Frustration and Abandonment

Frustration and Abandonment
By: Arnold Wyrick
MARION, IL --The massive confusion within the Federal Emergency Management Agency is causing some evacuees to become frustrated with the federal government.  For Paul Meacham ofWaveland, Mississippi his feelings about the relief efforts began before Hurricane Katrina hit.
"We went to the first shelter, there was no food and no water.  So we went to another one it was the same situation there.  After arriving at our 5th shelter in Gulfport my family found the same as before, no food, no water, and crowded.  But it was too late to find another one the hurricane was upon us," Meacham said.
He and his family huddled in a part of the school building as Hurricane Katrina came ashore.
"As the high winds and the eye approached the roof started coming off.  And as the roof was coming off people were running and we were running," Meacham said.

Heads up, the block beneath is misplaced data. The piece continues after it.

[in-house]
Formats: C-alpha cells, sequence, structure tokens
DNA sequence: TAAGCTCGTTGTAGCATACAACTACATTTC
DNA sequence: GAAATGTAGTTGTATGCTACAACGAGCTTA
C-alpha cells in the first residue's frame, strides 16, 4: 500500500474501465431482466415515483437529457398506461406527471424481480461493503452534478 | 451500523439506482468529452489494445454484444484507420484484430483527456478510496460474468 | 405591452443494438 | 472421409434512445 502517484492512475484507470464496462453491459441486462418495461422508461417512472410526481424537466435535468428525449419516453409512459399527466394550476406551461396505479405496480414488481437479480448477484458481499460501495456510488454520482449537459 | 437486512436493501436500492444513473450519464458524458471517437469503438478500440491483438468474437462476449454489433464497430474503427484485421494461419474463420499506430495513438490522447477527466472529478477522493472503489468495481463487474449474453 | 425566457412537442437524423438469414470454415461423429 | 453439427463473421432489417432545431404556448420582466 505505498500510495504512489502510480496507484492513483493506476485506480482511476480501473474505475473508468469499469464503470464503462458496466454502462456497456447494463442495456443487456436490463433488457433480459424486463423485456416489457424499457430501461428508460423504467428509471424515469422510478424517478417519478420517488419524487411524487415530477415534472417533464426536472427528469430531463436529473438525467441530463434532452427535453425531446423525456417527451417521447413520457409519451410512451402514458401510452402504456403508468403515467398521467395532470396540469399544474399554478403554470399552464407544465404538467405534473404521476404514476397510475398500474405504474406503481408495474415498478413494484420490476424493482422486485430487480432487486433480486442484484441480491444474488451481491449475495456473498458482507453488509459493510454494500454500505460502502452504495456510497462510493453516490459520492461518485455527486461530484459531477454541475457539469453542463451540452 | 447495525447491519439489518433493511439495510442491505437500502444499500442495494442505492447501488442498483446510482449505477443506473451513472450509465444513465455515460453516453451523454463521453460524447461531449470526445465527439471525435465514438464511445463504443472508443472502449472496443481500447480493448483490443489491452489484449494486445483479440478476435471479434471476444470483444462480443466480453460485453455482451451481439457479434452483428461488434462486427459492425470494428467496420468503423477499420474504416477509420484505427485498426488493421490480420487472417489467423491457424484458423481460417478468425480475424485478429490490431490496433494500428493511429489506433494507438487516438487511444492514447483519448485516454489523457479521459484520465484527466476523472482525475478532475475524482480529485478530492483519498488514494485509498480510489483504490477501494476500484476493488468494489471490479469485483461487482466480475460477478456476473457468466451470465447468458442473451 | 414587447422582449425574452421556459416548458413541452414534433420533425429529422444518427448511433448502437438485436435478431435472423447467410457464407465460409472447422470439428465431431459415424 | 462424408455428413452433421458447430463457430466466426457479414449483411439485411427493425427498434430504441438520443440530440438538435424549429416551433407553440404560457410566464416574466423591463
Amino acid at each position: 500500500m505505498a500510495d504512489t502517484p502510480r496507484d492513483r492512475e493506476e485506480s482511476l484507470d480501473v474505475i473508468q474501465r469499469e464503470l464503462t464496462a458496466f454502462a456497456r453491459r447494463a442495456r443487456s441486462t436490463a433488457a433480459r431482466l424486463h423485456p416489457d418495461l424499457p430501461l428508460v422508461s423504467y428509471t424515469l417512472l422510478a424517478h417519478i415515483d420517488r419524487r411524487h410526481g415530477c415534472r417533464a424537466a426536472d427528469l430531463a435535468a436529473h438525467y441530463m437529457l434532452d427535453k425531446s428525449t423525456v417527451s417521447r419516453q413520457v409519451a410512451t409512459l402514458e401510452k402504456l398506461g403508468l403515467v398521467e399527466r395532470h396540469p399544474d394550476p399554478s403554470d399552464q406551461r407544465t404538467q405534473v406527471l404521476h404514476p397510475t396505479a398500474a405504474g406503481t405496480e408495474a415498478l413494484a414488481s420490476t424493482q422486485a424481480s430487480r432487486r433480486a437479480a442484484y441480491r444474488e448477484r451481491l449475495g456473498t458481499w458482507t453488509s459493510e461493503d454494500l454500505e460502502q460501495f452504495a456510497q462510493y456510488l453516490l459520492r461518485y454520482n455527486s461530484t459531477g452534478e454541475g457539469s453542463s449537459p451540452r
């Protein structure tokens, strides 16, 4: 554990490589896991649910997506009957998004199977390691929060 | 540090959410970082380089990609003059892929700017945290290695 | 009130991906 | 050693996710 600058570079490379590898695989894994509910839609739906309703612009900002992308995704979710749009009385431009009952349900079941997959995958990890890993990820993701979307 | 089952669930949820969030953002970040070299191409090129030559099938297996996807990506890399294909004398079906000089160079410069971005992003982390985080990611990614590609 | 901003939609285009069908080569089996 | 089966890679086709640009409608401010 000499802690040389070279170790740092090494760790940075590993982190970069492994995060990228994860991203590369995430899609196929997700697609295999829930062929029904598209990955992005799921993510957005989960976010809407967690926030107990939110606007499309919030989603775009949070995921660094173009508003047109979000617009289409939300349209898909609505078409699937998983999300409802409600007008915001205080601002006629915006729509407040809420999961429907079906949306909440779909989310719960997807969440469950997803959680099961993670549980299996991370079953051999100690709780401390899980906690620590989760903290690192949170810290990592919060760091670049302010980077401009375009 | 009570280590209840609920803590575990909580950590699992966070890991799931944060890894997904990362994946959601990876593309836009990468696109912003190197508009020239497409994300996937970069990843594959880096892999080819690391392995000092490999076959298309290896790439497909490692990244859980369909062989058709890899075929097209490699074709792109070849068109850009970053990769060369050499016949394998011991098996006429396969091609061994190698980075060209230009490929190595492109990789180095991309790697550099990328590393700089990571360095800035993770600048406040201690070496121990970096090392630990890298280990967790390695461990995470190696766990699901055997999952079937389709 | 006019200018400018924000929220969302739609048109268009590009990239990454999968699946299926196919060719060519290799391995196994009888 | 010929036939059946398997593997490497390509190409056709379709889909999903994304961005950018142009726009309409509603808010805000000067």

After two more days in a Biloxi shelter, the family decided to return home to Waveland.
"The closer we got the worst it looked.  There was nothing left of our little town.  So we ended up sleeping on a muddy floor in an abandoned home for the next two days until the National Guard showed up.  That was four days after the storm.  And they had very few supplies just enough for a handful of people," Meacham said.
So Meacham and his family evacuated to Southern Illinois, eventually landing in a Marion, Illinois hotel.  And that's where Meacham says the federal government dealt his family and even harsher blow then the hurricane did.
"I filled out all the forms, got my FEMA number.  And I was told I was doing the right thing.  Then on Friday I checked with them to see how my claim was going.  The answers I received were if you even get any help it will be a year now, and probably even more.  So I'm not even going to call them I don't want to hear anymore bad news," Meacham said as he fought back tears in his eyes.
"I'm supposed to be the leader of the pack, the father, the grandfather, and I'm not doing that.  I don't care about politics.  The most important thing right now is the people on the Gulf Coast that were plastered that were devastated by this once in a lifetime thing, get some help."
When asked what the future held for he and his family Meacham replied," Right now I don't know.  But I'm not going to put my family back in the path of another storm.  We'll make it here or somewhere else.  I want to get supporting my wife, and we want to get on our feet."